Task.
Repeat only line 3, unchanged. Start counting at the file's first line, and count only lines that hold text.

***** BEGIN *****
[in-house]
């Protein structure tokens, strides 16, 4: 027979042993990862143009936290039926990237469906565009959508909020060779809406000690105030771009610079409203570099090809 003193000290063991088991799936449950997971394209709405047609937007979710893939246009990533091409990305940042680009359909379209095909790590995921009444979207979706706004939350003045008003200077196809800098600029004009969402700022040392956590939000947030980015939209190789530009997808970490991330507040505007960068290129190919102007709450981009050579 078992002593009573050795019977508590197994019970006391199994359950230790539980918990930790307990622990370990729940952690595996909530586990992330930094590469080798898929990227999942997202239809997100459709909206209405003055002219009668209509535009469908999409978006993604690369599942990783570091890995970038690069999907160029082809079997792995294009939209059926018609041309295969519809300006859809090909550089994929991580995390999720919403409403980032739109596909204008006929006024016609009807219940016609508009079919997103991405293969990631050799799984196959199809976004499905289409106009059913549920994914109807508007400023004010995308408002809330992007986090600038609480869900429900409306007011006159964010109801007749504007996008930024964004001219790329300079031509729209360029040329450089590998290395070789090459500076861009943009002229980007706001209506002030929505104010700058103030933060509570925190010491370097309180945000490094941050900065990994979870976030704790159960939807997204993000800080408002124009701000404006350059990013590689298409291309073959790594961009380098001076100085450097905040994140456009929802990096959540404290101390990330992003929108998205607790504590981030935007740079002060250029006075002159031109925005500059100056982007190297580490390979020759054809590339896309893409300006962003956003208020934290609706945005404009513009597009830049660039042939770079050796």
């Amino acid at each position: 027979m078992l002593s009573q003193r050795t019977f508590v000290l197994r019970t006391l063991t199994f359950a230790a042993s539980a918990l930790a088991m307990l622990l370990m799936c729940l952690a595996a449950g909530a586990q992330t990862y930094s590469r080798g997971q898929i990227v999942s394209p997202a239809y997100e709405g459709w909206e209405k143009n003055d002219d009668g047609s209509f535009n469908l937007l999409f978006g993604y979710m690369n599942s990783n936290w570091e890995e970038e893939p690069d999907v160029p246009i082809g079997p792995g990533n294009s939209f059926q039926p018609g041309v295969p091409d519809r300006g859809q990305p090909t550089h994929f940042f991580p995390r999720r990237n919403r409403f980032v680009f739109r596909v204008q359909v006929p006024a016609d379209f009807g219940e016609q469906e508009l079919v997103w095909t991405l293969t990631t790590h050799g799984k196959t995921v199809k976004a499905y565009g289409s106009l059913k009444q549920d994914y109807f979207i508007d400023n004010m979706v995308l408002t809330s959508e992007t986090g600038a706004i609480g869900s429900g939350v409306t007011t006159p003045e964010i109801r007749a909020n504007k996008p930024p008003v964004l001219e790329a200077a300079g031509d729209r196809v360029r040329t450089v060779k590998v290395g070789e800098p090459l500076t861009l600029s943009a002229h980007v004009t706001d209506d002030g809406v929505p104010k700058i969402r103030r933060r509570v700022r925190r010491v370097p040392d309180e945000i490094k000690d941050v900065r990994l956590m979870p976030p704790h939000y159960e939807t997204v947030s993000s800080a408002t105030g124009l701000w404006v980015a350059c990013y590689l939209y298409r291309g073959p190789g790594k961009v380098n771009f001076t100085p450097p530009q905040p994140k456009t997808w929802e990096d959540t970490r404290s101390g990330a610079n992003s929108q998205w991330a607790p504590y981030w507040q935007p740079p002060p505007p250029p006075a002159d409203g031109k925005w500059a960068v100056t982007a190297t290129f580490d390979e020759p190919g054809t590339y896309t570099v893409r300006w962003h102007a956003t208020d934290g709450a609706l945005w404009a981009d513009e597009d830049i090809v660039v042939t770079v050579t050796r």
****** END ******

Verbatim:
């Amino acid at each position: 027979m078992l002593s009573q003193r050795t019977f508590v000290l197994r019970t006391l063991t199994f359950a230790a042993s539980a918990l930790a088991m307990l622990l370990m799936c729940l952690a595996a449950g909530a586990q992330t990862y930094s590469r080798g997971q898929i990227v999942s394209p997202a239809y997100e709405g459709w909206e209405k143009n003055d002219d009668g047609s209509f535009n469908l937007l999409f978006g993604y979710m690369n599942s990783n936290w570091e890995e970038e893939p690069d999907v160029p246009i082809g079997p792995g990533n294009s939209f059926q039926p018609g041309v295969p091409d519809r300006g859809q990305p090909t550089h994929f940042f991580p995390r999720r990237n919403r409403f980032v680009f739109r596909v204008q359909v006929p006024a016609d379209f009807g219940e016609q469906e508009l079919v997103w095909t991405l293969t990631t790590h050799g799984k196959t995921v199809k976004a499905y565009g289409s106009l059913k009444q549920d994914y109807f979207i508007d400023n004010m979706v995308l408002t809330s959508e992007t986090g600038a706004i609480g869900s429900g939350v409306t007011t006159p003045e964010i109801r007749a909020n504007k996008p930024p008003v964004l001219e790329a200077a300079g031509d729209r196809v360029r040329t450089v060779k590998v290395g070789e800098p090459l500076t861009l600029s943009a002229h980007v004009t706001d209506d002030g809406v929505p104010k700058i969402r103030r933060r509570v700022r925190r010491v370097p040392d309180e945000i490094k000690d941050v900065r990994l956590m979870p976030p704790h939000y159960e939807t997204v947030s993000s800080a408002t105030g124009l701000w404006v980015a350059c990013y590689l939209y298409r291309g073959p190789g790594k961009v380098n771009f001076t100085p450097p530009q905040p994140k456009t997808w929802e990096d959540t970490r404290s101390g990330a610079n992003s929108q998205w991330a607790p504590y981030w507040q935007p740079p002060p505007p250029p006075a002159d409203g031109k925005w500059a960068v100056t982007a190297t290129f580490d390979e020759p190919g054809t590339y896309t570099v893409r300006w962003h102007a956003t208020d934290g709450a609706l945005w404009a981009d513009e597009d830049i090809v660039v042939t770079v050579t050796r």